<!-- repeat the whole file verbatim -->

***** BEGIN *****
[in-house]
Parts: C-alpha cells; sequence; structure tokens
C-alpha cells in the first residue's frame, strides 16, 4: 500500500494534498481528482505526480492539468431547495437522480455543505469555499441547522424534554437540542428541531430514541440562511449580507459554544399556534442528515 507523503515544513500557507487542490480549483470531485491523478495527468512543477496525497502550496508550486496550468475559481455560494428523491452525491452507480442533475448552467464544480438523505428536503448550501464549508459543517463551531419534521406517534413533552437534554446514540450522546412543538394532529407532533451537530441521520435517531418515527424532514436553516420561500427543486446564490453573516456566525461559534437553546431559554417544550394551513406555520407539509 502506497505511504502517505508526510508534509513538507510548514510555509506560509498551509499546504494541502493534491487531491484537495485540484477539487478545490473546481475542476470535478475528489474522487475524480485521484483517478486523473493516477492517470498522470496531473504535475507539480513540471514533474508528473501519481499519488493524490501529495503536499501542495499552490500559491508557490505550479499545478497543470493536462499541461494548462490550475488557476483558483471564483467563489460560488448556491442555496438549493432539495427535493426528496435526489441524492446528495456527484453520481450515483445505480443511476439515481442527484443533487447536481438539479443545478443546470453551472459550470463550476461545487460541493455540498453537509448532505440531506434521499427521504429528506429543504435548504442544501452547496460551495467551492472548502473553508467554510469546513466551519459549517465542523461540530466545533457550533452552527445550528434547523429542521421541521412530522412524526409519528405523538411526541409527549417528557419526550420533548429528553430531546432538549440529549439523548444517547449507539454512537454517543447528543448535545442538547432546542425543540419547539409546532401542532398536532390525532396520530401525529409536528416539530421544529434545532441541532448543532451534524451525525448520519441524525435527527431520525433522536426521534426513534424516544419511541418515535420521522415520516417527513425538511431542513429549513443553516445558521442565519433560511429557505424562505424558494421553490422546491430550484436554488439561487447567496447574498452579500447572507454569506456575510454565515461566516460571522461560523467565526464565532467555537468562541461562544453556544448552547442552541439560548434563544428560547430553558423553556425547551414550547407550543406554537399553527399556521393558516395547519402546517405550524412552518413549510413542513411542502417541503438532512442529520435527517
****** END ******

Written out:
[in-house]
Parts: C-alpha cells; sequence; structure tokens
C-alpha cells in the first residue's frame, strides 16, 4: 500500500494534498481528482505526480492539468431547495437522480455543505469555499441547522424534554437540542428541531430514541440562511449580507459554544399556534442528515 507523503515544513500557507487542490480549483470531485491523478495527468512543477496525497502550496508550486496550468475559481455560494428523491452525491452507480442533475448552467464544480438523505428536503448550501464549508459543517463551531419534521406517534413533552437534554446514540450522546412543538394532529407532533451537530441521520435517531418515527424532514436553516420561500427543486446564490453573516456566525461559534437553546431559554417544550394551513406555520407539509 502506497505511504502517505508526510508534509513538507510548514510555509506560509498551509499546504494541502493534491487531491484537495485540484477539487478545490473546481475542476470535478475528489474522487475524480485521484483517478486523473493516477492517470498522470496531473504535475507539480513540471514533474508528473501519481499519488493524490501529495503536499501542495499552490500559491508557490505550479499545478497543470493536462499541461494548462490550475488557476483558483471564483467563489460560488448556491442555496438549493432539495427535493426528496435526489441524492446528495456527484453520481450515483445505480443511476439515481442527484443533487447536481438539479443545478443546470453551472459550470463550476461545487460541493455540498453537509448532505440531506434521499427521504429528506429543504435548504442544501452547496460551495467551492472548502473553508467554510469546513466551519459549517465542523461540530466545533457550533452552527445550528434547523429542521421541521412530522412524526409519528405523538411526541409527549417528557419526550420533548429528553430531546432538549440529549439523548444517547449507539454512537454517543447528543448535545442538547432546542425543540419547539409546532401542532398536532390525532396520530401525529409536528416539530421544529434545532441541532448543532451534524451525525448520519441524525435527527431520525433522536426521534426513534424516544419511541418515535420521522415520516417527513425538511431542513429549513443553516445558521442565519433560511429557505424562505424558494421553490422546491430550484436554488439561487447567496447574498452579500447572507454569506456575510454565515461566516460571522461560523467565526464565532467555537468562541461562544453556544448552547442552541439560548434563544428560547430553558423553556425547551414550547407550543406554537399553527399556521393558516395547519402546517405550524412552518413549510413542513411542502417541503438532512442529520435527517